Donx Dialogues, created in association with Yorkshire Wildlife Trust as a precursor to ArtBomb 22, welcomed the artist and academic Meena Vari to talk about her Future of Transport project in Bangalore. Meena talked about the pressures on Bangalore as a fast growing Indian city and the opportunities of working in India’s equivalent to Silicon Valley. Her students are given the freedom to just think about and imagine the future as they see it. Unlike Meena and her fellow academics the students are unfettered and allow their imaginations to create futures uninhibited by fear of the end of the world.
Alongside Meena, Yu-Chen Wang, a British Taiwanese artist exploring cultural identity and Dr. Antony Hall a Manchester based artist currently investigating moss in his cycle drawn laboratory spoke about their inspiration for their projects as part of ArtBomb 22: Alternative Ecologies.
Both artists are exploring the strain felt by the landscape and looking to record and describe the results of their enquiries. Wang is launching a new video artwork, Full Circle within the festival, which explores Doncaster’s mining connections.
Chaired by curator and academic Rob la Frenais, Donx Dialogues focused on the concerns that ordinary people might have for stark changes in the landscape and how it was important to discuss these at every opportunity.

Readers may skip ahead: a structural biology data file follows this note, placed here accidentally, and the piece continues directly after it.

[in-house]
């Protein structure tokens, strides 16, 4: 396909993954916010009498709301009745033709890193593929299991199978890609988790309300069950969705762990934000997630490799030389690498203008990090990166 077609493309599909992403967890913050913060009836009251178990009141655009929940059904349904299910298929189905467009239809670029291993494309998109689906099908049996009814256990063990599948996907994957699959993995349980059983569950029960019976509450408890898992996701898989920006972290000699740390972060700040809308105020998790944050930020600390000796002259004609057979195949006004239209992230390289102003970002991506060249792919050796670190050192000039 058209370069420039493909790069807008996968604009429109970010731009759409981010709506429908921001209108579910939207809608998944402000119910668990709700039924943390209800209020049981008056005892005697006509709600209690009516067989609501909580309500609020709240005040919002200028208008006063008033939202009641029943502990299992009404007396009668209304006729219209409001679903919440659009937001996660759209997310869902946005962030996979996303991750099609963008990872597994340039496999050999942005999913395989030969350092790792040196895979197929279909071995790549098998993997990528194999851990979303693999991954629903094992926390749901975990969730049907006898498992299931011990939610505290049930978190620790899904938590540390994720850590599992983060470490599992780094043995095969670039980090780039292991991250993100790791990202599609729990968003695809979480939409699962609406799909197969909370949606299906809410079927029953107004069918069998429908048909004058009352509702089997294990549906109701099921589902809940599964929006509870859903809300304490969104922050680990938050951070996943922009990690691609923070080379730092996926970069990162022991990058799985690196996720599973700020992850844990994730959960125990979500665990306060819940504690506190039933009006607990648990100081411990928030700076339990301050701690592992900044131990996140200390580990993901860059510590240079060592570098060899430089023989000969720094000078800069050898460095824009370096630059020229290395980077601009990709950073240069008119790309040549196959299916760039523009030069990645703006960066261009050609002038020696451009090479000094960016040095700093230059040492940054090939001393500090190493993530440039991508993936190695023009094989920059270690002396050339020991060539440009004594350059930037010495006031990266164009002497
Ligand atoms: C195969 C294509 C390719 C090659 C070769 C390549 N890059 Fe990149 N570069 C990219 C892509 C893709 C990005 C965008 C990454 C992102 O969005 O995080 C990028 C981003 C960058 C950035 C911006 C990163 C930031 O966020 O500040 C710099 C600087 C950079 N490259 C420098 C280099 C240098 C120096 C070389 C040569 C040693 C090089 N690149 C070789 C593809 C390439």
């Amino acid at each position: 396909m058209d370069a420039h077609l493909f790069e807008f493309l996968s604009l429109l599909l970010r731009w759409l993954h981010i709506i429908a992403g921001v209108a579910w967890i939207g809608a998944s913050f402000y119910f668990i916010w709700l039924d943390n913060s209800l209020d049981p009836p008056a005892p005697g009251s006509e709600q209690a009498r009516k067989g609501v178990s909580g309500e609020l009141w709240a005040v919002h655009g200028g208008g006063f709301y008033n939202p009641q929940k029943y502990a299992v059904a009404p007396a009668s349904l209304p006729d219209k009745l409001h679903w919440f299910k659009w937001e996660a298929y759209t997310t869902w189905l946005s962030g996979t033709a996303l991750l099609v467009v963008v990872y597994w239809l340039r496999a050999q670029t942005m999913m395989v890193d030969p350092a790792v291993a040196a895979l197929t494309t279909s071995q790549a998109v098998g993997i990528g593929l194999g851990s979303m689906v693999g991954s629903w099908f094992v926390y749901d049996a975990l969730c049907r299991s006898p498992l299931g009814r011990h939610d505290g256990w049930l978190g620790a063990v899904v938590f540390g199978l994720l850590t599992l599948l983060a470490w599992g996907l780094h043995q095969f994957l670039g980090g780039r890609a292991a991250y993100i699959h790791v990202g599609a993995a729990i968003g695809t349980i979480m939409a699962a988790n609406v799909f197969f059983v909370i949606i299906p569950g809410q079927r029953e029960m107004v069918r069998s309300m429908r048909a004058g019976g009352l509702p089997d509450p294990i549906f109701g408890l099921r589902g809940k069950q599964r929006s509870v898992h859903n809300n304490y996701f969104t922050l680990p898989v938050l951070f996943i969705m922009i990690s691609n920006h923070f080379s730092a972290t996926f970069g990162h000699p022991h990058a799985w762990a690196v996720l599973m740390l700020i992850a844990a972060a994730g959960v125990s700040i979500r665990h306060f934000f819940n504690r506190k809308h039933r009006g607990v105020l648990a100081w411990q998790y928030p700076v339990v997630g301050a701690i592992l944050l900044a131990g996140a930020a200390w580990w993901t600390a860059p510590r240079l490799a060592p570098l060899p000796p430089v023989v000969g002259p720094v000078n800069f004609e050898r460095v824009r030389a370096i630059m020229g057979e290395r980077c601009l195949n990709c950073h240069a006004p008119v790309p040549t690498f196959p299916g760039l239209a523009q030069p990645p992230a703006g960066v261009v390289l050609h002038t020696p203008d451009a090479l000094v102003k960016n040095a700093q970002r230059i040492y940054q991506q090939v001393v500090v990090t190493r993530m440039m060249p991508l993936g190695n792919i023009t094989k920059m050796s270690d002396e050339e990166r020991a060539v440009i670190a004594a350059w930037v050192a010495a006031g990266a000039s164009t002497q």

Donx Dialogues was co-presented by Yorkshire Wildlife Trust and their chief executive, Mike Winstanley set the scene for the discussion by talking about the creation of Potteric Carr, itself made from the mined landscape.
Donx Dialogues was the perfect precursor to ArtBomb 22 managing to set the context for discussion both globally and locally and managing to weave the art into the science and vice versa.
In the newly created Accesses as Space on Sheffield’s Fargate (opposite Marks & Spencer) I am just in time to catch the 3pm screening of a film commissioned by Bedford Creative Arts to celebrate the links with one of the most audacious projects of the early twentieth century – the R101 Airship.
Sat in front of me a group of DocFest visitors are sunk in low deckchairs as this immersive film begins to weave its magic. Through computer generated imagery we are witnessing the future as it unpacks and celebrates the airship wondering how an idea so far ahead of its time could be allowed to die. If anytime was good to revive the airship project it is now and cannily this collaboration begins to suggest what it meant, especially to the men and women who were involved in it. Archive footage is neatly employed to demonstrate the hopes that lay at the heart of the R101’s construction.
Back in the future the boomeranged voice narrates a possibility illustrated by the human moment that connects our past present and future; an almost sinister focus on isolation.
I want to try and communicate the sheer exhilaration I felt watching this film unfold itself across 36 minutes. I don’t want to spoil it for you – all I can say is that it lives up to its billing as an immersive artwork exploring themes of flight and fantasy.
Escaping Gravity is a collaboration between artists: Roland Denning; Roger Illingworth; Dave Lynch; Rob Strachan; Mike Stubbs and Sam Wiehl.
Escaping Gravity was commissioned by Bedford Creative Arts and The Higgins Art Gallery and the Museum of Bedford with support from Arts Council England, National Lottery Heritage Fund, The Airship Heritage Trust and The Harpur Trust.